Turkey is reeling after the country was hit by a 7.8 magnitude earthquake on Monday morning, followed by a magnitude 7.5 earthquake and a series of aftershocks.
Follow the latest news on the earthquake in Turkey
The death toll has risen to more than 24,000 in Turkey and neighbouring Syria.
As rescue efforts continue in the country, travellers who had plans to visit Turkey may be confused about what to do.
The British Foreign & Commonwealth Office updated its guidance for UK travellers, advising tourists to “avoid the immediate vicinity” of the incident, which took place in the city of Gaziantep.
It also advised travellers in Turkey to follow the guidance of the relevant authorities.
“There have been several strong aftershocks. You should avoid the immediate vicinity and follow the advice of the local authorities,” reads the FCO's advice.
Which areas of Turkey are affected?
Ten Turkish provinces have been most affected by the situation. These are:
Gaziantep in the country's south-eastern Anatolia region was the site of the 7.8 magnitude earthquake. One of the city's most famous landmarks — the ancient Gaziantep Castle — has been severely damaged.
In Malatya, a historic mosque and high-rise hotel collapsed, and in Diyarbakir — a city 300km from the epicentre — a shopping mall collapsed following the earthquake, reported The New York Times.
While south-eastern Turkey is well-known for its culinary tourism, it's not one of the country's main holiday destinations and lies hundreds of kilometres from more famous hotspots such as Istanbul and Antalya. February is also not peak tourism season for the region.
Popular holiday destinations in Turkey such as Cappadocia and the Aegean coast are unlikely to be heavily affected by the situation.
Do tourists need to be worried about aftershocks?
As tremors from the initial quake were felt as far away as Cyprus, Lebanon and Israel, more than 40 aftershocks were also reported.
Geological survey agencies said more could occur.
The UK foreign office has advised tourists to be aware of the risk of aftershocks in the coming days.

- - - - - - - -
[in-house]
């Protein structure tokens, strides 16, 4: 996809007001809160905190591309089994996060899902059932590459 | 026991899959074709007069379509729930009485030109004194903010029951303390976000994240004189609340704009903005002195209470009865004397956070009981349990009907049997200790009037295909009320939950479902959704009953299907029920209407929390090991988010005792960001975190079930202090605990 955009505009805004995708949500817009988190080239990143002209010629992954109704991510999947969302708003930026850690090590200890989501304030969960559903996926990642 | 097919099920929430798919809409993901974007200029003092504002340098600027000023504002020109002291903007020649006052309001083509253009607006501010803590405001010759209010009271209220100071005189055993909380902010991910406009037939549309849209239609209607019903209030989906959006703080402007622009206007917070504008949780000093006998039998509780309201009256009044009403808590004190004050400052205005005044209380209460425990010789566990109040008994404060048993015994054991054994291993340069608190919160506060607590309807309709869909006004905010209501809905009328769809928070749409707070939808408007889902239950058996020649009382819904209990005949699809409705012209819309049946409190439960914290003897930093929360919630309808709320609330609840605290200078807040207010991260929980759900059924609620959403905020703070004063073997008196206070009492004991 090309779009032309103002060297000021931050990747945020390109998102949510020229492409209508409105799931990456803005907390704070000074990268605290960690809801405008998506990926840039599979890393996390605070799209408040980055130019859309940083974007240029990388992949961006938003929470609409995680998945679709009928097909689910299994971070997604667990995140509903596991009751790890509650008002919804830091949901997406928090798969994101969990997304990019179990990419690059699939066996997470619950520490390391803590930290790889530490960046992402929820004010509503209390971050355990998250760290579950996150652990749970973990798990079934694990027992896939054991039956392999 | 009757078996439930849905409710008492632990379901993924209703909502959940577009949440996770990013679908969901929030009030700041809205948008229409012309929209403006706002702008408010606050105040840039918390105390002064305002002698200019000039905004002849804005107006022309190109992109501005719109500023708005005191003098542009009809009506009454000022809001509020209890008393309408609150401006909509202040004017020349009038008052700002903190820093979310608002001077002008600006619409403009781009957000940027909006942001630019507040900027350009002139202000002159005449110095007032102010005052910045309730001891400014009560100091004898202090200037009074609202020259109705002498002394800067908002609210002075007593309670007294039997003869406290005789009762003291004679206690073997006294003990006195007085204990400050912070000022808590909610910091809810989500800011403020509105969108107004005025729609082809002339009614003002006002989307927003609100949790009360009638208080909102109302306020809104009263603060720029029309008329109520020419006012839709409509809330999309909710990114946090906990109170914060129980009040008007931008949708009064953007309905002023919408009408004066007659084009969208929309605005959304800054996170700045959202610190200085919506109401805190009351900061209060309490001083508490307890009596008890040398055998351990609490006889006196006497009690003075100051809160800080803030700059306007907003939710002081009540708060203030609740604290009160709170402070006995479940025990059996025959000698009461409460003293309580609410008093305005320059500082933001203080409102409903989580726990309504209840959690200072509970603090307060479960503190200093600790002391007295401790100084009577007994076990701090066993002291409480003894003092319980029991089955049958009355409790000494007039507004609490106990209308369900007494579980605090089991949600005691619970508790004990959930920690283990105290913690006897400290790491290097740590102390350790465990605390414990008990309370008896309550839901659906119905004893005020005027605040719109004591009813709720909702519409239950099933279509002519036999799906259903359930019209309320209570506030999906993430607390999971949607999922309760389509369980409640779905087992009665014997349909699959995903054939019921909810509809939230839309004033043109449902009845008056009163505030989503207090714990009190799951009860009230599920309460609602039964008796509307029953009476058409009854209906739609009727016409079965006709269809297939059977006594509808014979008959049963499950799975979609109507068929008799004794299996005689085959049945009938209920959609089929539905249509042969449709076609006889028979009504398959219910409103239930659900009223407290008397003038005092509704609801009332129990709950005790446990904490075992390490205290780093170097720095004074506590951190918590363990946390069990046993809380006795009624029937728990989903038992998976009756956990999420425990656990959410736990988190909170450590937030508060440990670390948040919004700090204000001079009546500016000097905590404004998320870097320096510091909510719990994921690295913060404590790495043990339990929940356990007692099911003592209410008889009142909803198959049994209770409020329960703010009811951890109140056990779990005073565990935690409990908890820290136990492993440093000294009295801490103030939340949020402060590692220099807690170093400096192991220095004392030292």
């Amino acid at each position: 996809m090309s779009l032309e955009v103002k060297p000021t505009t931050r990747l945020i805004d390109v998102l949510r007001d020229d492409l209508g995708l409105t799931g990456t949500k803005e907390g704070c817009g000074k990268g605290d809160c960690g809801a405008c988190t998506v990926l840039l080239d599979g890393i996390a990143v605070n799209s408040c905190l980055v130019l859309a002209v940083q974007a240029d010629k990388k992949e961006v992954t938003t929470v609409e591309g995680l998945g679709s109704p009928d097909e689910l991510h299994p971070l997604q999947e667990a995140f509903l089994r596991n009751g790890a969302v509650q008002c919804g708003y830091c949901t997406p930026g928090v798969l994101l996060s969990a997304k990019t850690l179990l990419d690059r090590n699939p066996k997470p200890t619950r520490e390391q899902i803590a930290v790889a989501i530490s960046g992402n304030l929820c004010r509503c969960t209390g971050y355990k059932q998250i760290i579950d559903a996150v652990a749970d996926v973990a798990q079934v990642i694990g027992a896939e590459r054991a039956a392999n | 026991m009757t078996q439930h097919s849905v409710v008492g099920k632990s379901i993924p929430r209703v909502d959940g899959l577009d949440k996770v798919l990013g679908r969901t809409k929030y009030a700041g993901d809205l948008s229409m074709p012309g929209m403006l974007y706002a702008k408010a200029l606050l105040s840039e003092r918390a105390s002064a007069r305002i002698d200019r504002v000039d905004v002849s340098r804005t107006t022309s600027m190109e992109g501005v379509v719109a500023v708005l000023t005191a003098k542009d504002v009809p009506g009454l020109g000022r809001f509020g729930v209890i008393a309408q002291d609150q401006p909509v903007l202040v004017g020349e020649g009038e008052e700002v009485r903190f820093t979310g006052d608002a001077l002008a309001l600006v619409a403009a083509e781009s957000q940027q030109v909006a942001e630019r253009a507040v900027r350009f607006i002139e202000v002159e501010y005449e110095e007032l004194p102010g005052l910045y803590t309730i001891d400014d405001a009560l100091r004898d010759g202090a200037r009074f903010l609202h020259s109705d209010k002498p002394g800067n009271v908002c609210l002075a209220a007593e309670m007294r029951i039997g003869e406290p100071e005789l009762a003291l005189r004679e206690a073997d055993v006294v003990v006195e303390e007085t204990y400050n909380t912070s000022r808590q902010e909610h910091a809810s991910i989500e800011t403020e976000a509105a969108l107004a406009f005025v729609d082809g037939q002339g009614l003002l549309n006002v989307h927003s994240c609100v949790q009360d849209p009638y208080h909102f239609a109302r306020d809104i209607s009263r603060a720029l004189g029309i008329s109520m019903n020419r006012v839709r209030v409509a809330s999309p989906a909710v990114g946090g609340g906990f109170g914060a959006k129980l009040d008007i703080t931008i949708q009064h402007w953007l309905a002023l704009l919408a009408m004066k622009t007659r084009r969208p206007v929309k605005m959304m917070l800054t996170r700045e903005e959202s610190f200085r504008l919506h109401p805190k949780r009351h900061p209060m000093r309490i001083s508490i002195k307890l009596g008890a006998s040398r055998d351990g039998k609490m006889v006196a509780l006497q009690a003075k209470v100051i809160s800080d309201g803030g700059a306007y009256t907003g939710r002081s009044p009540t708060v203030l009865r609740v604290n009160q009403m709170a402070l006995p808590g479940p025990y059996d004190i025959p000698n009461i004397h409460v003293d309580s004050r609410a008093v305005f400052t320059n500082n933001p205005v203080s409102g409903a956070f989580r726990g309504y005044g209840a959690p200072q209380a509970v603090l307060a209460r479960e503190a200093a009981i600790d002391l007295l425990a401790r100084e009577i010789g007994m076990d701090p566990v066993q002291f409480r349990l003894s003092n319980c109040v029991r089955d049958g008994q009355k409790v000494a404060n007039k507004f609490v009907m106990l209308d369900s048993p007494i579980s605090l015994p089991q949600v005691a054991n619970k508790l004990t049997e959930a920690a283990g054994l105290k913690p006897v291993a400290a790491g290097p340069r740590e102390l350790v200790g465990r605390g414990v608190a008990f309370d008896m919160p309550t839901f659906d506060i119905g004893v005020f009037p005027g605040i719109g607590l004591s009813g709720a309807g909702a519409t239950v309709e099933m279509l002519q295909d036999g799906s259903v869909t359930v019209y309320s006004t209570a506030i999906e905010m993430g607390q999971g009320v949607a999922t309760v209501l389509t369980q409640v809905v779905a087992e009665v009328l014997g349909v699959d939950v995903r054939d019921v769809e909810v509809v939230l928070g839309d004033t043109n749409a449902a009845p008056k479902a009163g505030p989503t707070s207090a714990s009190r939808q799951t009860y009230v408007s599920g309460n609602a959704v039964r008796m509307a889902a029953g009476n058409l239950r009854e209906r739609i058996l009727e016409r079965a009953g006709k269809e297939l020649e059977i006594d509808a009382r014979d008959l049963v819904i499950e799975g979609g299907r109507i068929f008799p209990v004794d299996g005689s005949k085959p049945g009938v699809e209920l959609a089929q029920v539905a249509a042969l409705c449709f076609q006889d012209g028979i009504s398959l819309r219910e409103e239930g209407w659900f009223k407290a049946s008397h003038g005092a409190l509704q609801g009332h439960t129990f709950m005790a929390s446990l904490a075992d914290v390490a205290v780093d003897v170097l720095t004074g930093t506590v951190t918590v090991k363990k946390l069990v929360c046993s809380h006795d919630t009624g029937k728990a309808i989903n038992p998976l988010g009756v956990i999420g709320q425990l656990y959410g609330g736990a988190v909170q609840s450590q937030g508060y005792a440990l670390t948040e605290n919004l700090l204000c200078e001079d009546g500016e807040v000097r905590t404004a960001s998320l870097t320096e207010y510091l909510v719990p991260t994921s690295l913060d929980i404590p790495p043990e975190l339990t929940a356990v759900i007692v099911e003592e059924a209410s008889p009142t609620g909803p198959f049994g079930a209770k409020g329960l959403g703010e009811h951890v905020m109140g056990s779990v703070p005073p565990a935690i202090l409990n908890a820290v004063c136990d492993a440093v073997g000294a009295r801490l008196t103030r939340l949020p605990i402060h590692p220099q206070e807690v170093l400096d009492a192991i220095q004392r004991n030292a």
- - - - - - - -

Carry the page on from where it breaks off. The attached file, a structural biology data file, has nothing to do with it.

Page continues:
Have airlines cancelled flights to Turkey?
Most international airlines continue to operate flights to Turkey. Istanbul Airport — the country's main hub for international flights — is operating as normal.
Etihad Airways, Emirates and flydubai confirmed to The National that flights to Turkey from the UAE remain unaffected by the situation.
Turkish Airlines — the country’s national carrier — has cancelled a few operations including some flights to Samsun, Adiyaman and Siirt.
The airline is prioritising operations to help with search-and-rescue efforts.
In a statement shared with The National, the airline said it had “planned our operational priority to deliver the rescue teams and expert teams, aid materials, and necessary equipment to the region for now”.
Turkish Airlines's cargo planes across the country have been flying rescue and security forces, plus provisions to places where they are most needed.
Are airports in Turkey open?
Istanbul Airport is the main hub for most travellers arriving or departing Turkey. One of the world's largest air travel hubs, it remains open and operating as normal following the earthquakes.
Some domestic airports across Turkey suspended flights following the incident.
This includes Gaziantep Oguzeli International Airport, which has closed to all air traffic other than jets involved in search and rescue or medical efforts.
Severe runway damage at Hatay Airport — the hub for travellers heading to Antakya and Iskenderun — led to the suspension of commercial air traffic. However, airlines are once again able to use the air hub after it reopened following extensive works to repair the damage.
Adana Sakirpasa Airport in the southern province of Adana has also closed. Adana International Airport remains open.
Travellers who planned to fly to these destinations, or with connecting flights coming up via any of these airports should check with their airline for the most recent updates.
Tourism in Turkey
This year, Turkey is on track to be the fourth most-popular European destination for sun-seekers in summer.
Recent data from the World Travel & Tourism Council showed that flight bookings to Turkey for the year have already exceeded pre-pandemic levels, with travellers favouring destinations such as Istanbul and the beaches of Antalya, Bodrum and Dalaman.